KS can influence many aspects of a person's entire life, starting very soon after conception. Therefore, many branches, sections, and laboratories at NICHD conduct research that is relevant to males with XXY or poly-KS variations.
KS arises from an unusual number of sex chromosomes, so research into these is important to finding ways to prevent or one day cure KS. Several components of the Division of Intramural Research are studying these types of problems. The Section on Epigenetics and Development is studying how X chromosome genes influence brain, reproductive, metabolic, and immune system development. The Section on Gamete Development is studying the fruit fly for insight into early gamete cell division and how an additional X chromosome can become included. Other scientists are examining the formation of male germ cells, which are present before and after fertilization and can contain an extra X. In the Section on Clinical Genomics, scientists apply information gained from biochemical and genomic studies to clinical investigations, while also studying the biomechanical mechanisms that may contribute to genetic disorders.
Infertility is a key symptom in KS and many researchers at NICHD are involved in improving understanding of how sperm production fails, starting from early in development. In the Section on Clinical Genomics, scientists developed mouse models to analyze proteins that may be key in sperm production. Other research aims to explain the network of genes involved in the renewal and differentiation of spermatogonial stem cells, meiosis, and the post-meiotic differentiation of germ cells. Researchers are also exploring mechanisms behind sperm creation and the function of Leydig cells, which produce testosterone in the presence of luteinizing hormone, and searching for new gonadotropin-regulated genes involved in testicular gametogenesis, Leydig cell function, and other endocrine processes that are disrupted in KS.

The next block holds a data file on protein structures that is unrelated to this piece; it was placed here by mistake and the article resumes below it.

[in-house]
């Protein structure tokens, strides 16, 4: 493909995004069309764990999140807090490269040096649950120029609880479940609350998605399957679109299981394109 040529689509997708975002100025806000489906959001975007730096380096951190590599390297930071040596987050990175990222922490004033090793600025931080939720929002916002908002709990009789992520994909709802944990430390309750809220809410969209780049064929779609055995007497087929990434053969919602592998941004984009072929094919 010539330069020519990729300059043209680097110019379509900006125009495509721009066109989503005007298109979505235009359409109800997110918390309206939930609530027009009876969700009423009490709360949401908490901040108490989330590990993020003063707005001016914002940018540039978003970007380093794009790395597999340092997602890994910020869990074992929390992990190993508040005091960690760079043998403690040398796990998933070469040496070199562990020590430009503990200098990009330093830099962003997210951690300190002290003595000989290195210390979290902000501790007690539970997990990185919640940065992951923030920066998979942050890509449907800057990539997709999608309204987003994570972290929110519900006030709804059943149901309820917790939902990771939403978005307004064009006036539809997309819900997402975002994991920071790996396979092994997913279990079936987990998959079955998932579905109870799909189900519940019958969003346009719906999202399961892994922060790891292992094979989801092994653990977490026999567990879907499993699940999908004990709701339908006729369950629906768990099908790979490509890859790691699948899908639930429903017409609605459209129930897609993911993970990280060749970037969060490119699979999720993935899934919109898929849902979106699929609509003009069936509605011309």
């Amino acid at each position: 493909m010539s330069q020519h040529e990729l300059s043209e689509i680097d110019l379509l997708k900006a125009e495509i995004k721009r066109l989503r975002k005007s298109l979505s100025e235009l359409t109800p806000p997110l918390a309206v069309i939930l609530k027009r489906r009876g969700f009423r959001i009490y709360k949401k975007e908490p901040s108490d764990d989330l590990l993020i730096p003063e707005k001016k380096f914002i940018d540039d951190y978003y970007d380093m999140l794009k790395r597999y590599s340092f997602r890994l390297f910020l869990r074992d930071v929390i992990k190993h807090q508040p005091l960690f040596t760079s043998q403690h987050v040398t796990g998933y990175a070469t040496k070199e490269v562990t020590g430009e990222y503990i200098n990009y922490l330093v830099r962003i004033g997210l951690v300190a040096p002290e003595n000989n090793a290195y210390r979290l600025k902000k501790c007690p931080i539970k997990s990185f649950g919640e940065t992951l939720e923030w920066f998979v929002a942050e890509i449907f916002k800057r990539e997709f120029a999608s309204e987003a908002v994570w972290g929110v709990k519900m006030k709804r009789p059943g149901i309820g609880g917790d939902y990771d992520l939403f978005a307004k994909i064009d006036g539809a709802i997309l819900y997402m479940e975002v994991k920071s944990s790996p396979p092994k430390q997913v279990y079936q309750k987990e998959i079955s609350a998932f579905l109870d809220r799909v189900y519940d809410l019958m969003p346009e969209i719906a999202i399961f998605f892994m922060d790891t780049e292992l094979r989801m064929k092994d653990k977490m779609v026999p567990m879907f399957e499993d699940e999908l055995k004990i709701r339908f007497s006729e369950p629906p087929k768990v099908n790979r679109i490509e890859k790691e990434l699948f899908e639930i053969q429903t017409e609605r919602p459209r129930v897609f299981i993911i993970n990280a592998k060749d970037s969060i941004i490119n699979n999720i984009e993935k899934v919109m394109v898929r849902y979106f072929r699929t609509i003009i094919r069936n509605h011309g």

Aside from infertility, scientists are working to find ways to treat other symptoms associated with KS. The Child Development and Behavior Branch (CDBB) is examining the behavioral, neurobiological, and genetic aspects of typical development and is focusing on factors that can threaten normal development. CDBB researchers are also studying prevention steps and, where intervention is needed, the most effective conditions and timing. Their findings will have implications for boys with KS, who can have some learning difficulties, such as in processing language.
Researchers in the Pediatric Growth and Nutrition Branch focus on nutritional science, childhood antecedents of adult disease, developmental endocrinology, developmental neuroendocrinology, and physical growth and body composition. Topics relevant to KS males include bone weakness and gender identity issues.
The projects below also study aspects of health and infertility that might be related to KS.
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